• Stitch a line of conductive thread from #10 to the 'Y' button

    • Repeat the same steps as done for the other buttons.

    • Stitch a line of conductive thread from #9 to the 'X' button

    • Repeat the same steps as done for the other buttons.

    • Stitch a line of conductive thread from #6 to the 'A' button

    • Repeat the same steps as done for the other buttons.

    • Stitch a line of conductive thread from #12 to the 'B' button

    • Repeat the same steps as done for the other buttons.

    • Before we program the EagLED, you will need to download the CapSense library by moderndevice.

    • Click on the 'Clone or download' button

    • Click on 'Download Zip'

    • Place the folder into the 'libraries' folder found in the 'Arduino' folder

  1. #include <Keyboard.h>
    #include <CapPin.h>
    
    CapPin cPin_0 = CapPin(0);    // read pin 0 (RX#0 on EagLED) - connect to Down arrow
    CapPin cPin_1  = CapPin(1);     // read pin 1 (TX#1 on EagLED)   - connect to Right arrow
    CapPin cPin_2  = CapPin(2);     // read pin 2 (SDA#2 on EagLED)   - connect to Left arrow
    CapPin cPin_3 = CapPin(3);    // read pin 3 (SCL#3 on EagLED) - connect to Up arrow
    CapPin cPin_6  = CapPin(6);     // read pin 6 (#6 on EagLED)   - connect to 'A' button
    CapPin cPin_9  = CapPin(9);     // read pin 9 (#A9 on EagLED)   - connect to 'X' button
    CapPin cPin_10  = CapPin(10);     // read pin 10 (#10 on EagLED)  - connect to 'Y' button
    CapPin cPin_12 = CapPin(12);     // read pin 12 (#12 on EagLED)  - connect to 'B' button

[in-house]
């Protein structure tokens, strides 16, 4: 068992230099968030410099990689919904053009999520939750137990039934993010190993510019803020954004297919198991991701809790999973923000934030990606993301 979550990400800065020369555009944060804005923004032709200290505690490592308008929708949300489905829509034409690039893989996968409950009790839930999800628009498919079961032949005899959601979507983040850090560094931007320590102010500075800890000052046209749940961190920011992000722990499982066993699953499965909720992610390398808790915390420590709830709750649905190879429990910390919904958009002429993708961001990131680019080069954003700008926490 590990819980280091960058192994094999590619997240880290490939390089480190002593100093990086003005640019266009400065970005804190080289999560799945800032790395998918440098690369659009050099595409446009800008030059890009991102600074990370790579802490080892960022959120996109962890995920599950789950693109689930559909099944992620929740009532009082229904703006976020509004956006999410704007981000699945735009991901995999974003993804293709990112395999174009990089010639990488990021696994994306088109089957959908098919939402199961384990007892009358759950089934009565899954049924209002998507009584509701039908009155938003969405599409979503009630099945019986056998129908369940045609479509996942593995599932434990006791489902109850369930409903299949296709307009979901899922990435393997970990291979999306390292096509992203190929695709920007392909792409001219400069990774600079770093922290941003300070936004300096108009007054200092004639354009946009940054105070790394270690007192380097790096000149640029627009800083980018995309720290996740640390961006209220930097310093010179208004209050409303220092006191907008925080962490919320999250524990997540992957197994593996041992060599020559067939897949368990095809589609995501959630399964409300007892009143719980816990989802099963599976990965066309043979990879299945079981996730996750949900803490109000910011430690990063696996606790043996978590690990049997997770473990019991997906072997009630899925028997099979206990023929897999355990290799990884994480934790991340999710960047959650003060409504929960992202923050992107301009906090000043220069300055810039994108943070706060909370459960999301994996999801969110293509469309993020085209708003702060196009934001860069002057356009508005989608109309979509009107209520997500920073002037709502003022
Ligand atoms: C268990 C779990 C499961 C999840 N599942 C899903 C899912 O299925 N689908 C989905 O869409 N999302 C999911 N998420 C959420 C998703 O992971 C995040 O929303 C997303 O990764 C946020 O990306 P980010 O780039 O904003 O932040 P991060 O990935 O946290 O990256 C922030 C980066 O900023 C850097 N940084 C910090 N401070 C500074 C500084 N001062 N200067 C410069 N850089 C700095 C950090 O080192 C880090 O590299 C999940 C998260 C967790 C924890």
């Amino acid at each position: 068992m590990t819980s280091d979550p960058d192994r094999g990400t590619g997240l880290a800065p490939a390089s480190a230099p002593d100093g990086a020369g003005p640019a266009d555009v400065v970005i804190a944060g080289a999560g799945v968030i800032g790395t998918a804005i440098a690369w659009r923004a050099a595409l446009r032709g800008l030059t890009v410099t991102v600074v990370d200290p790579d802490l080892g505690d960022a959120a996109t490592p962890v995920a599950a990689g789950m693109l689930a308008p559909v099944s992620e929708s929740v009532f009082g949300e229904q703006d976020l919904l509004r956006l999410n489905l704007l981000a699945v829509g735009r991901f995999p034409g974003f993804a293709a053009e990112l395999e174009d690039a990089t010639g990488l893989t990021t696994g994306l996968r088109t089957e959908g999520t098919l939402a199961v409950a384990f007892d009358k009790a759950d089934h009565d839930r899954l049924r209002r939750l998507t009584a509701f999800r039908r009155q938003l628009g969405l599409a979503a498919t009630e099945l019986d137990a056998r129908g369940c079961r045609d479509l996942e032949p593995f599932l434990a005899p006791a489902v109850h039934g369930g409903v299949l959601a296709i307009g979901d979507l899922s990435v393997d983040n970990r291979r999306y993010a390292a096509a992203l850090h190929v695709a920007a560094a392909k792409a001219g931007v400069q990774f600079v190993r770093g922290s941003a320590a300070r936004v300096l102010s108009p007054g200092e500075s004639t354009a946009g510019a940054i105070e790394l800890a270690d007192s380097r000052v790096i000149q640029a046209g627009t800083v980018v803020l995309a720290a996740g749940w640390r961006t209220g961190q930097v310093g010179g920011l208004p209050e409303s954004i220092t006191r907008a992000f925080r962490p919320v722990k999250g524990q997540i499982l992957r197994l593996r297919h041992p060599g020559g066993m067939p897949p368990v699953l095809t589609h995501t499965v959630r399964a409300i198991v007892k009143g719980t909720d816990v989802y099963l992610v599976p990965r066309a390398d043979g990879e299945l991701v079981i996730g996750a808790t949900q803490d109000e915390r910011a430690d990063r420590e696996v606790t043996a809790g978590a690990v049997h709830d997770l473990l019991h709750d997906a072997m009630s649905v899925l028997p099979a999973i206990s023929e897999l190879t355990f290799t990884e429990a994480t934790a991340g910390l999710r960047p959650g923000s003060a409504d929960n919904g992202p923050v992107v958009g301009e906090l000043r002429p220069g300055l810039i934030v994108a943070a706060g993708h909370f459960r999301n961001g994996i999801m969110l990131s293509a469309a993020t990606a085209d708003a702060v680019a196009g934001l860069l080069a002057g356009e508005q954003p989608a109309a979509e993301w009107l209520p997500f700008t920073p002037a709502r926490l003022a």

CapPin pins[] = {cPin_0, cPin_1, cPin_2, cPin_3, cPin_6, cPin_9, cPin_10, cPin_12};
    
    char Keys[] = { KEY_DOWN_ARROW, KEY_RIGHT_ARROW, KEY_LEFT_ARROW, KEY_UP_ARROW, 'a', 'x' , 'y' , 'b'};
    
    boolean currentState[] = {false, false, false, false, false, false, false, false};
    
    #define THRESHOLD 1000
    
    void setup() {
      Keyboard.begin();
    }
    
    void loop() {
    
      for (int i = 0; i < 8; i++) {
        delay(1);
        long total =  pins[i].readPin(2000);
    
        // check if a finger is touching the pad and it was not already pressed
        if ((total > THRESHOLD) && (! currentState[i])) {
          currentState[i] = true;
    
          Keyboard.press(Keys[i]);
        }
        else if ((total <= THRESHOLD) && (currentState[i])) {
          currentState[i] = false;
    
          Keyboard.release(Keys[i]);
        }
    
        delay(5);
      }
    
    }
    
    • Connect the EagLED to the computer via a microUSB cable.

    • Upload the following code to the EagLED.

    • To change the assigned keys, you can do so by modifying what is in: char Keys[] = { KEY_DOWN_ARROW, KEY_RIGHT_ARROW, KEY_LEFT_ARROW, KEY_UP_ARROW, 'a', 'x' , 'y' , 'b'};

    • To change the sensitivity of the buttons, adjust: #define THRESHOLD 1000

    • Add a dollop of fabric glue to the conductive fabric buttons

    • Carefully place them against where the finishing knots were made

    • Insert stuffing into the plush controller

    •  Combine the front and back fabric pieces together by sewing along its edge

    • Connect the plush controller to your computer via a microUSB cable. 

    • Start using it to play your favourite games!

    • Re-program the keys to trigger any keyboard action.